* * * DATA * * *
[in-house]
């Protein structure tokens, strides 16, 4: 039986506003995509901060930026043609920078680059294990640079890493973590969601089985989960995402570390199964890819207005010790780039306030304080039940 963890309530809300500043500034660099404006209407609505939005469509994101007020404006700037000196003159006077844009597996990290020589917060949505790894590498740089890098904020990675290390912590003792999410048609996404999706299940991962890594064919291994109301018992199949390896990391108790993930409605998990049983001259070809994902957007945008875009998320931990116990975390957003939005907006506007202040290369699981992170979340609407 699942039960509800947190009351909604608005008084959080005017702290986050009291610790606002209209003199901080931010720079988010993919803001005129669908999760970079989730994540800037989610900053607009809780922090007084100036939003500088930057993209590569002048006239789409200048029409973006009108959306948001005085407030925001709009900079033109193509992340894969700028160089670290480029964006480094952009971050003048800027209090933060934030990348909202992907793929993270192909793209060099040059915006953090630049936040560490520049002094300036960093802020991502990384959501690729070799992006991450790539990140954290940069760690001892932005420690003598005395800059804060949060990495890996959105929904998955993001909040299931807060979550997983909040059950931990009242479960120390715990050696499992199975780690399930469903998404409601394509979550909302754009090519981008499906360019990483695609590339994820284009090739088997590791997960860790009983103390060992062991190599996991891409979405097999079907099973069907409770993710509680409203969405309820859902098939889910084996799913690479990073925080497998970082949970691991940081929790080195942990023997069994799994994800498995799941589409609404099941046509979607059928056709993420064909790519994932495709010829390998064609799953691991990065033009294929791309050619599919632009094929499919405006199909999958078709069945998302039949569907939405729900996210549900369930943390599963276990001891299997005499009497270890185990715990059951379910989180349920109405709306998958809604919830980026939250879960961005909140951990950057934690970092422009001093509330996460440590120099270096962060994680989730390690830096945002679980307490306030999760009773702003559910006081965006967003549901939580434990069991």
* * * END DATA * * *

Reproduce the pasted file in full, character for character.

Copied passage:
[in-house]
């Protein structure tokens, strides 16, 4: 039986506003995509901060930026043609920078680059294990640079890493973590969601089985989960995402570390199964890819207005010790780039306030304080039940 963890309530809300500043500034660099404006209407609505939005469509994101007020404006700037000196003159006077844009597996990290020589917060949505790894590498740089890098904020990675290390912590003792999410048609996404999706299940991962890594064919291994109301018992199949390896990391108790993930409605998990049983001259070809994902957007945008875009998320931990116990975390957003939005907006506007202040290369699981992170979340609407 699942039960509800947190009351909604608005008084959080005017702290986050009291610790606002209209003199901080931010720079988010993919803001005129669908999760970079989730994540800037989610900053607009809780922090007084100036939003500088930057993209590569002048006239789409200048029409973006009108959306948001005085407030925001709009900079033109193509992340894969700028160089670290480029964006480094952009971050003048800027209090933060934030990348909202992907793929993270192909793209060099040059915006953090630049936040560490520049002094300036960093802020991502990384959501690729070799992006991450790539990140954290940069760690001892932005420690003598005395800059804060949060990495890996959105929904998955993001909040299931807060979550997983909040059950931990009242479960120390715990050696499992199975780690399930469903998404409601394509979550909302754009090519981008499906360019990483695609590339994820284009090739088997590791997960860790009983103390060992062991190599996991891409979405097999079907099973069907409770993710509680409203969405309820859902098939889910084996799913690479990073925080497998970082949970691991940081929790080195942990023997069994799994994800498995799941589409609404099941046509979607059928056709993420064909790519994932495709010829390998064609799953691991990065033009294929791309050619599919632009094929499919405006199909999958078709069945998302039949569907939405729900996210549900369930943390599963276990001891299997005499009497270890185990715990059951379910989180349920109405709306998958809604919830980026939250879960961005909140951990950057934690970092422009001093509330996460440590120099270096962060994680989730390690830096945002679980307490306030999760009773702003559910006081965006967003549901939580434990069991």